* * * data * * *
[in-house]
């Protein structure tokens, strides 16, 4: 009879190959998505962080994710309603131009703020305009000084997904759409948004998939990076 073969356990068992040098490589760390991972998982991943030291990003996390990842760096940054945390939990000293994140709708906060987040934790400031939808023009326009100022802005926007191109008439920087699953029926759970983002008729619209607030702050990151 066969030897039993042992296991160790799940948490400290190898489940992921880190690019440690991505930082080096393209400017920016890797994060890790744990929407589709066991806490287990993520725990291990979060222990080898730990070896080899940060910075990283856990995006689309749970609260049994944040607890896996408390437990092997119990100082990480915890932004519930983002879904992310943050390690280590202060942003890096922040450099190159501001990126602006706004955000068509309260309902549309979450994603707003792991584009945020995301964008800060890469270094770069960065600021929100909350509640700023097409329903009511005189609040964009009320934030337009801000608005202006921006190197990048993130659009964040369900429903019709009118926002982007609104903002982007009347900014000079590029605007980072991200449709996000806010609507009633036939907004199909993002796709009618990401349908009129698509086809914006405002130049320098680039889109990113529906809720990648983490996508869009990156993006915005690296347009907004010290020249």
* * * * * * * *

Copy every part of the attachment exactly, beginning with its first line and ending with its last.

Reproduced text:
[in-house]
């Protein structure tokens, strides 16, 4: 009879190959998505962080994710309603131009703020305009000084997904759409948004998939990076 073969356990068992040098490589760390991972998982991943030291990003996390990842760096940054945390939990000293994140709708906060987040934790400031939808023009326009100022802005926007191109008439920087699953029926759970983002008729619209607030702050990151 066969030897039993042992296991160790799940948490400290190898489940992921880190690019440690991505930082080096393209400017920016890797994060890790744990929407589709066991806490287990993520725990291990979060222990080898730990070896080899940060910075990283856990995006689309749970609260049994944040607890896996408390437990092997119990100082990480915890932004519930983002879904992310943050390690280590202060942003890096922040450099190159501001990126602006706004955000068509309260309902549309979450994603707003792991584009945020995301964008800060890469270094770069960065600021929100909350509640700023097409329903009511005189609040964009009320934030337009801000608005202006921006190197990048993130659009964040369900429903019709009118926002982007609104903002982007009347900014000079590029605007980072991200449709996000806010609507009633036939907004199909993002796709009618990401349908009129698509086809914006405002130049320098680039889109990113529906809720990648983490996508869009990156993006915005690296347009907004010290020249």